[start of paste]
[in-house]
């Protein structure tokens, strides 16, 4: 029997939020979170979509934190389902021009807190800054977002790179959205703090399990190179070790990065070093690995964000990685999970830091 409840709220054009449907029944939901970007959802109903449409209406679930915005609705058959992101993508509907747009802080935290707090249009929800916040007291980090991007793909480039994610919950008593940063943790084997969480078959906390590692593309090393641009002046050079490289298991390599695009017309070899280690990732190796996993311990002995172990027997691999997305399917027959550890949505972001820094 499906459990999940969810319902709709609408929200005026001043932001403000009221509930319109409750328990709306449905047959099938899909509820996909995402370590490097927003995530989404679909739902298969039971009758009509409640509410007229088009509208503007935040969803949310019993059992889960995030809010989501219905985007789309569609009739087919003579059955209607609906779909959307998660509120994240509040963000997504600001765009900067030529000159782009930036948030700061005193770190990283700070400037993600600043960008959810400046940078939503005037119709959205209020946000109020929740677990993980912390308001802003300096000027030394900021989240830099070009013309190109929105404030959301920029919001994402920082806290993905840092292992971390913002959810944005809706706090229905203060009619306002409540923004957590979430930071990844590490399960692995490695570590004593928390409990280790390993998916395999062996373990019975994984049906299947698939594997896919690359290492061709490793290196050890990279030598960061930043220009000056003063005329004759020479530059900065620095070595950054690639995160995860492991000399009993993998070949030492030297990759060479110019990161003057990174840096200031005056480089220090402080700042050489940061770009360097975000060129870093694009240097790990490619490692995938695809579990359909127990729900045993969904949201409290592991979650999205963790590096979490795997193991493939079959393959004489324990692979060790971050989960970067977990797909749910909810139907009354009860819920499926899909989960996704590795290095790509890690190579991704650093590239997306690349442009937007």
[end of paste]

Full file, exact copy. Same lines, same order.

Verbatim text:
[in-house]
């Protein structure tokens, strides 16, 4: 029997939020979170979509934190389902021009807190800054977002790179959205703090399990190179070790990065070093690995964000990685999970830091 409840709220054009449907029944939901970007959802109903449409209406679930915005609705058959992101993508509907747009802080935290707090249009929800916040007291980090991007793909480039994610919950008593940063943790084997969480078959906390590692593309090393641009002046050079490289298991390599695009017309070899280690990732190796996993311990002995172990027997691999997305399917027959550890949505972001820094 499906459990999940969810319902709709609408929200005026001043932001403000009221509930319109409750328990709306449905047959099938899909509820996909995402370590490097927003995530989404679909739902298969039971009758009509409640509410007229088009509208503007935040969803949310019993059992889960995030809010989501219905985007789309569609009739087919003579059955209607609906779909959307998660509120994240509040963000997504600001765009900067030529000159782009930036948030700061005193770190990283700070400037993600600043960008959810400046940078939503005037119709959205209020946000109020929740677990993980912390308001802003300096000027030394900021989240830099070009013309190109929105404030959301920029919001994402920082806290993905840092292992971390913002959810944005809706706090229905203060009619306002409540923004957590979430930071990844590490399960692995490695570590004593928390409990280790390993998916395999062996373990019975994984049906299947698939594997896919690359290492061709490793290196050890990279030598960061930043220009000056003063005329004759020479530059900065620095070595950054690639995160995860492991000399009993993998070949030492030297990759060479110019990161003057990174840096200031005056480089220090402080700042050489940061770009360097975000060129870093694009240097790990490619490692995938695809579990359909127990729900045993969904949201409290592991979650999205963790590096979490795997193991493939079959393959004489324990692979060790971050989960970067977990797909749910909810139907009354009860819920499926899909989960996704590795290095790509890690190579991704650093590239997306690349442009937007």